I recently dug up a Fool commentary on Motley Fool Income Investor pick National Grid (NYSE:NGG) that was submitted by fellow Fool contributor Vitaliy Katsenelson in late December 2005. The theme of the piece? National Grid, a UK transmitter of electricity and gas, is boring as all get-out. In light of my recent two-parter on definitive boringstocks, I was intrigued.

Katsenelson, a portfolio manager and business school lecturer who has also contributed great write-ups on Telecom New Zealand (NYSE:NZT) and Lloyds TSB (NYSE:LYG), identified numerous attractive features about National Grid. To name but a few: the firm has a monopoly position in UK electricity transmission and stable, regulated cash flows; it has recently effected operating efficiency improvements; its wireless and broadcast TV transmission businesses are a source of potential outsized growth; and it has promised healthy future dividend hikes. However, Katsenelson had to content himself with placing the firm on his watch list, due to a negligible margin of safety in the share price.

The company recently hit the newswires with an announced sale of its wireless business to an affiliate of Aussie acquirer Macquarie. The gain on the sale is staggering: National picked up the wireless assets from Crown Castle (NYSE:CCI) in 2004 for roughly $1.5 billion, and is now selling them for $5 billion less than three short years later. Management plans to subsequently return about $3.6 billion to shareholders in the form of stock buybacks over a 12-18 month period. There's nothing boring about that.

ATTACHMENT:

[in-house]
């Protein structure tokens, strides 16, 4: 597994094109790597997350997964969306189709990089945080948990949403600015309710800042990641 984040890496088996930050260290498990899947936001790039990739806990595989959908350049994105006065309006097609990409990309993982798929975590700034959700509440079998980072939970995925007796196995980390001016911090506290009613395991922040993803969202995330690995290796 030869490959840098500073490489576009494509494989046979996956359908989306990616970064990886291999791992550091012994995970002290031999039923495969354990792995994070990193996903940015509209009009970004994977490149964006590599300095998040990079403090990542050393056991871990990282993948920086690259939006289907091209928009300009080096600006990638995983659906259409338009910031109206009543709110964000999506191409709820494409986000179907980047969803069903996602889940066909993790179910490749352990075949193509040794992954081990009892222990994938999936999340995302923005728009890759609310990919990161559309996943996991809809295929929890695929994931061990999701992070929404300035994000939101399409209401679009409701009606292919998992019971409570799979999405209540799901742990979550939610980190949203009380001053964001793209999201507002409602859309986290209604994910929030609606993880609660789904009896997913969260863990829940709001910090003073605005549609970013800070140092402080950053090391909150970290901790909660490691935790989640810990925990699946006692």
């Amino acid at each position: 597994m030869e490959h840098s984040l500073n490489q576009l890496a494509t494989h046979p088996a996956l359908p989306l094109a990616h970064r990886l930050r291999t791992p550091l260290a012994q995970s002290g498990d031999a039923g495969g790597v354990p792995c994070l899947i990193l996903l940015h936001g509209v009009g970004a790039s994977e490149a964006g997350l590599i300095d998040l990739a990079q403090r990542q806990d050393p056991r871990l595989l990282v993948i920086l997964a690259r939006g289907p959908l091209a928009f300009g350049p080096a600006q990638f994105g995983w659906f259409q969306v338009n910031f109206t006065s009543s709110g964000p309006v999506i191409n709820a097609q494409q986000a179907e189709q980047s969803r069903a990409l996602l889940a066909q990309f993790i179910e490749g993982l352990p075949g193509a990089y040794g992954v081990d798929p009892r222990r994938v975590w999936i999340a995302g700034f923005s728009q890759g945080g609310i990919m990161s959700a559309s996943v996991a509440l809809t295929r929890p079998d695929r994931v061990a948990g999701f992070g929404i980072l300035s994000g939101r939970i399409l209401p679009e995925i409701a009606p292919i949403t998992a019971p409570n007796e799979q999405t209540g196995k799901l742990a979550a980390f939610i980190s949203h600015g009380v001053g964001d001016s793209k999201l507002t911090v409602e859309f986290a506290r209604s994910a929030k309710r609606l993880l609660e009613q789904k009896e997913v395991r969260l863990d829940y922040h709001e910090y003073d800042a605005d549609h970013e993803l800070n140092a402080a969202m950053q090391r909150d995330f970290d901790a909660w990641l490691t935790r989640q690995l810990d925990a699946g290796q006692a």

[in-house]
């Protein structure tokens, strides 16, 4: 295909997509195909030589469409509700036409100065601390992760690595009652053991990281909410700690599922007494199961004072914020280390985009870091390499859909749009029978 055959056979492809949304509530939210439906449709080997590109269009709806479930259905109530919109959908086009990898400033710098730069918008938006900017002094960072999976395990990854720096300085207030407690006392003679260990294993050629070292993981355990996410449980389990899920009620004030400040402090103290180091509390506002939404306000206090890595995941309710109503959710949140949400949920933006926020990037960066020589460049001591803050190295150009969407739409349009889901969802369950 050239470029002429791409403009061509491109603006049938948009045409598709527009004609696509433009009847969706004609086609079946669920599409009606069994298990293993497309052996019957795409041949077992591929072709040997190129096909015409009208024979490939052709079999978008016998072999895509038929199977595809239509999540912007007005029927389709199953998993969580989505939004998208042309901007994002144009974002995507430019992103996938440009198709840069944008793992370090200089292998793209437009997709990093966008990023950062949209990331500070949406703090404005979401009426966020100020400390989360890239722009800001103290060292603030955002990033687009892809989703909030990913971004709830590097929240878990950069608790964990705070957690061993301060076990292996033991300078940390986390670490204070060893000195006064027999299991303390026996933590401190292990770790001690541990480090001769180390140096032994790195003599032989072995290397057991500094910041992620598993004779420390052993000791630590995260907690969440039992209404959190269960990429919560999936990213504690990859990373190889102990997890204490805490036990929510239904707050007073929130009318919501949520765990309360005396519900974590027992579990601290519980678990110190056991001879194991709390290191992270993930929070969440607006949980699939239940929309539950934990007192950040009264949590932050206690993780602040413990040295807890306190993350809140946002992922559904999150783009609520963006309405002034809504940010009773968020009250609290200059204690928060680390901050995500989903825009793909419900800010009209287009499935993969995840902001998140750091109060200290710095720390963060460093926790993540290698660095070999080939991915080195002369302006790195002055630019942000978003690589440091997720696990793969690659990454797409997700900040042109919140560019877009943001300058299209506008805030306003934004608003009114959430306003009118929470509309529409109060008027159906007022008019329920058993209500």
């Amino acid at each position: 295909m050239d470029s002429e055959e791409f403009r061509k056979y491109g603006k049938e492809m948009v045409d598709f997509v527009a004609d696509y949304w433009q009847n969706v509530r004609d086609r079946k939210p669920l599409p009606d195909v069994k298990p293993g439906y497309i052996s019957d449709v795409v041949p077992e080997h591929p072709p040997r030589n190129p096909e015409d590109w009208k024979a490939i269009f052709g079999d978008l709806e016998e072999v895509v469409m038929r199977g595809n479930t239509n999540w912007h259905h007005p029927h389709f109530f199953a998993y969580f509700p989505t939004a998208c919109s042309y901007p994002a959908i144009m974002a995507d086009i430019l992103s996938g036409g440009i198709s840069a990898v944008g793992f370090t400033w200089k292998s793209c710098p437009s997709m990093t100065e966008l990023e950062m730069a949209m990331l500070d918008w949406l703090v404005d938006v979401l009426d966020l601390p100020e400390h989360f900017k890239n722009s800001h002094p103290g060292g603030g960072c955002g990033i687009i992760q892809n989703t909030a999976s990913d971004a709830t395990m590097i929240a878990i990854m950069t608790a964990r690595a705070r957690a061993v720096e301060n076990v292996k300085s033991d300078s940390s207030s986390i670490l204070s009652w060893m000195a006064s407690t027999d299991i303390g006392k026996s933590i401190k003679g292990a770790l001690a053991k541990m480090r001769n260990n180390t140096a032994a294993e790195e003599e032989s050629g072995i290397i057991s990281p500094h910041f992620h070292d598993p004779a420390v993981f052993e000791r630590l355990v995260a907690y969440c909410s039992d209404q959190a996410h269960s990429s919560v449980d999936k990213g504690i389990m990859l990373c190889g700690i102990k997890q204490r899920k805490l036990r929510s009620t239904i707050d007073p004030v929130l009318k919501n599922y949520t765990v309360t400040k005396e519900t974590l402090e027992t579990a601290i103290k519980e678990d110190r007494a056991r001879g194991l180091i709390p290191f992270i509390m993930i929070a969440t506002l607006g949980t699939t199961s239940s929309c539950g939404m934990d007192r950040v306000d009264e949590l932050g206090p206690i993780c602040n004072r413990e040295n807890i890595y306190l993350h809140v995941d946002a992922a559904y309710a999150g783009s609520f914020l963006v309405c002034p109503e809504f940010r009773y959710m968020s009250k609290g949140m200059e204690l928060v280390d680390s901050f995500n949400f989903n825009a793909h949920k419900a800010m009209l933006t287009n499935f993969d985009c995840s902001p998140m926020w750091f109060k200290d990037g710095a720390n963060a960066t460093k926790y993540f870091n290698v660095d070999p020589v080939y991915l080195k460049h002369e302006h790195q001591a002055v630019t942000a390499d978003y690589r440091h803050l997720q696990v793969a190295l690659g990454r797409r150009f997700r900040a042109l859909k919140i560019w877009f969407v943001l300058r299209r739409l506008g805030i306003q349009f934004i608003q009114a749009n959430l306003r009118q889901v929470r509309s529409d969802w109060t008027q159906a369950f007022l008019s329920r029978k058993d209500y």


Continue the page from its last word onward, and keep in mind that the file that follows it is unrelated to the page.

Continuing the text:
If the company is following the golden rule of share repurchases, then management must think that National Grid's shares are undervalued and there is no better use for the cash. I must admit to being a bit wary. Since Katsenelson published his piece, National Grid has more than doubled the solid performance of the Dow Jones Utilities Average, and sits over 60% higher today. Its forward P/E has inched up to 16.3, versus the S&P's 17.4.

That forward multiple of 16.3 seems like quite a lot to pay for a company projecting modest results in 2007. I risk repeating Katsenelson's error by urging caution here, but I'll take an error of omission over an error of commission any day. As we know, there are no called strikes in investing. I prefer to wait for a fat pitch.

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Fool contributor Toby Shute welcomes your feedback. He doesn't own shares in any company mentioned. The Fool's disclosure policy offers a huge margin of safety.